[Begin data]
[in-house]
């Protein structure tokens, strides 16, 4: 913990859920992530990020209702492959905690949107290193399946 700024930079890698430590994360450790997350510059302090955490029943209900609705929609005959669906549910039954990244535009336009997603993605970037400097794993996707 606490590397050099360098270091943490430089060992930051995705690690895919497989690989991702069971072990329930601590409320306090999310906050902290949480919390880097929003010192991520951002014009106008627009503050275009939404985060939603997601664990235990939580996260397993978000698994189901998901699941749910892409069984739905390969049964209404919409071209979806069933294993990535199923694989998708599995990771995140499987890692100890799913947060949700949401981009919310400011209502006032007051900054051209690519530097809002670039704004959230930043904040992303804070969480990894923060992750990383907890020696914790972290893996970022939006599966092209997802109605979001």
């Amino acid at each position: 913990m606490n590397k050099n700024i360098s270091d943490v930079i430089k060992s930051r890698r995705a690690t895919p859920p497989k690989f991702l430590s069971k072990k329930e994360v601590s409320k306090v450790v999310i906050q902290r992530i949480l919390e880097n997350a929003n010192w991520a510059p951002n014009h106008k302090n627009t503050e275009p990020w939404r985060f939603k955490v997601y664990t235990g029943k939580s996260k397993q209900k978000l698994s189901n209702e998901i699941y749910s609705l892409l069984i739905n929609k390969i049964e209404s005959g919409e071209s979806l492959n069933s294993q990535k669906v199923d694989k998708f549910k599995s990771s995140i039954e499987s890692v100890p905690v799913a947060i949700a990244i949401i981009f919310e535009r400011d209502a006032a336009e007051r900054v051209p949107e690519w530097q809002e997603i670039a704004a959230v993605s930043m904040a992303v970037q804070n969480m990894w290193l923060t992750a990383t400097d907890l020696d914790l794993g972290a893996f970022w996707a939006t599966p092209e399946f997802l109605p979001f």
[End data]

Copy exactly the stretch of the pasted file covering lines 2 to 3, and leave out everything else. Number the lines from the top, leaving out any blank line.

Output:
């Protein structure tokens, strides 16, 4: 913990859920992530990020209702492959905690949107290193399946 700024930079890698430590994360450790997350510059302090955490029943209900609705929609005959669906549910039954990244535009336009997603993605970037400097794993996707 606490590397050099360098270091943490430089060992930051995705690690895919497989690989991702069971072990329930601590409320306090999310906050902290949480919390880097929003010192991520951002014009106008627009503050275009939404985060939603997601664990235990939580996260397993978000698994189901998901699941749910892409069984739905390969049964209404919409071209979806069933294993990535199923694989998708599995990771995140499987890692100890799913947060949700949401981009919310400011209502006032007051900054051209690519530097809002670039704004959230930043904040992303804070969480990894923060992750990383907890020696914790972290893996970022939006599966092209997802109605979001």
């Amino acid at each position: 913990m606490n590397k050099n700024i360098s270091d943490v930079i430089k060992s930051r890698r995705a690690t895919p859920p497989k690989f991702l430590s069971k072990k329930e994360v601590s409320k306090v450790v999310i906050q902290r992530i949480l919390e880097n997350a929003n010192w991520a510059p951002n014009h106008k302090n627009t503050e275009p990020w939404r985060f939603k955490v997601y664990t235990g029943k939580s996260k397993q209900k978000l698994s189901n209702e998901i699941y749910s609705l892409l069984i739905n929609k390969i049964e209404s005959g919409e071209s979806l492959n069933s294993q990535k669906v199923d694989k998708f549910k599995s990771s995140i039954e499987s890692v100890p905690v799913a947060i949700a990244i949401i981009f919310e535009r400011d209502a006032a336009e007051r900054v051209p949107e690519w530097q809002e997603i670039a704004a959230v993605s930043m904040a992303v970037q804070n969480m990894w290193l923060t992750a990383t400097d907890l020696d914790l794993g972290a893996f970022w996707a939006t599966p092209e399946f997802l109605p979001f």